Westgate is the only surviving medieval town gate from the original seven which gave access to the town. Built in the early 14th century as a toll gate, the recesses where the toll collectors worked are evident is the lockup which was used to punish "runagates" - those who tried to avoid the toll.
We settled in and spent the rest of the afternoon exploring the town, looking for a place for dinner and picking up some fancy Irish underwear for Sara, who forgot to (re)pack any.
In every town we visited there was a Dunnes. It was like a cross between Fred Meyer, with its one stop shopping, and 7/11 with its open 24 hours policy.
Flashback: When we were in shopping Kilkenny, Sara and I went into a grocery store to check out what the market is like in Ireland. Here is a grocery list of observations:
1. BYOB(bags): The Irish are heavily into a campaign of reducing garbage (which makes sense for an island nation) so the grocery charges if you don't bring your own bags. [The is a bit of a disconnect though as there is a huge amount of garbage on the streets and along roads...a work in progress]
2. Get in/Get out: At this grocery, you can register for QuickPay. When you come in, you scan your card and pick up a hand scanner. Then the shoppers place their cloth bags opened in their carts, scan each item as they place in their bags and then hand the scanner to the checker, pay and leave. Thereby ringing up their own purchases and bagging their own groceries as they go (which they do here anyway). I love this!
3. Everything Irish. Irish butter, Irish milk, Irish chocolate (I will come back to this later), Irish tomato sauce, Irish meat, Irish wine (just kidding! not yet) but everything sold in Ireland says that its 'Irish'. There is a lot of national pride in being Irish.
4. Pancakes. They had pancakes in a pile for sale as we walked in the door. In the bakery section, of course. They were priced individually. Pancakes! And if you didn't want to purchase them already made... walk to the dairy section where you can purchase pancake batter ready to pour. And if that isn't enough like homemade, you can buy premix dry components in a easy pour container. Just add milk and eggs!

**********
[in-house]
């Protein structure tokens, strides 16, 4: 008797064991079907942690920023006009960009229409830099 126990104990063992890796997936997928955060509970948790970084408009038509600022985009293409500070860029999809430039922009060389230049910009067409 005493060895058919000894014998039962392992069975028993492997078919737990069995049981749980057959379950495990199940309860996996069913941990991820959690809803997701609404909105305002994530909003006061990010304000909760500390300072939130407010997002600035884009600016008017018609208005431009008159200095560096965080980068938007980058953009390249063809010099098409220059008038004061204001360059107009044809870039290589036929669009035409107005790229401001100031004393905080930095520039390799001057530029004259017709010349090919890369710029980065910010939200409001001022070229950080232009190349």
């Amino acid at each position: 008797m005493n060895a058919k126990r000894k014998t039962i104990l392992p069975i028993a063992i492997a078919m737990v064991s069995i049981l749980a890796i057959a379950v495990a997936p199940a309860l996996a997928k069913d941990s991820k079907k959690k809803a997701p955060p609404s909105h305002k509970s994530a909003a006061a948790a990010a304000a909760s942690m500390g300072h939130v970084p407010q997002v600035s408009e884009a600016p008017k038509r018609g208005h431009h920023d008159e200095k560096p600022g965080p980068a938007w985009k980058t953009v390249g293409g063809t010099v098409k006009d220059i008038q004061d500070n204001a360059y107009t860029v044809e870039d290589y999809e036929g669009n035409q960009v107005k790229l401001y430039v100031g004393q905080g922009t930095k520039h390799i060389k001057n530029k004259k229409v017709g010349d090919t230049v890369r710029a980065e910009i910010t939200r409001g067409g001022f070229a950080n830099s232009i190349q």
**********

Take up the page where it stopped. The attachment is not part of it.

5. Candy bars. I told you I would come back to chocolate. C told us that everyday, everyone at work has a candy bar during their afternoon break. Everyone. Well, when in Rome... So, Sara and I made a commitment. In order to fit in, while in Ireland, we MUST eat a candy bar EVERY day. After the Turkish Delight disaster, this was not a carefree obligation! And with so many candy bar brands that we had never heard of...it was a little risky. This time we chose well.
Back to Wexford....That night we had a very good Indian meal at Mukut Tandoori Restaurant which was conveniently located on the ground floor of the same building our Guesthouse was in. The evening was peppered with hilarious conversations with the waitstaff. This is not verbatim...but gives you an idea of what we were up against.
Us: Four orders of rice, please.
Us: Four please (maybe they didn't hear us)
Us: Would three orders be enough for all of us? (maybe its a suggestion)
Us: Can we share three? Would three orders be enough?
Us: Ok, three orders of rice.
Us: Yes, Three order of rice.
C had been trying to explain to us earlier about confusion during conversations where one wasn't sure if what had just been said was a confirmation or a suggestion. At this restaurant, the aforementioned phenomena was coupled with a language barrier. And while we were there, we managed to stop up one of their toilets completely... the details of which might not be appropriate dinner conversation.
The food was fabulous! We filled our bellies and then went for a walk around town to see if we could find any music to listen to while having beer. The only place we found playing music was an underage dance club and none of really felt up for that. After we had covered the town thoroughly, we returned to the guesthouse so F and A could go up to the rooms to retire and C, Sara and I went next door to the Westgate Tavern for a Guinness!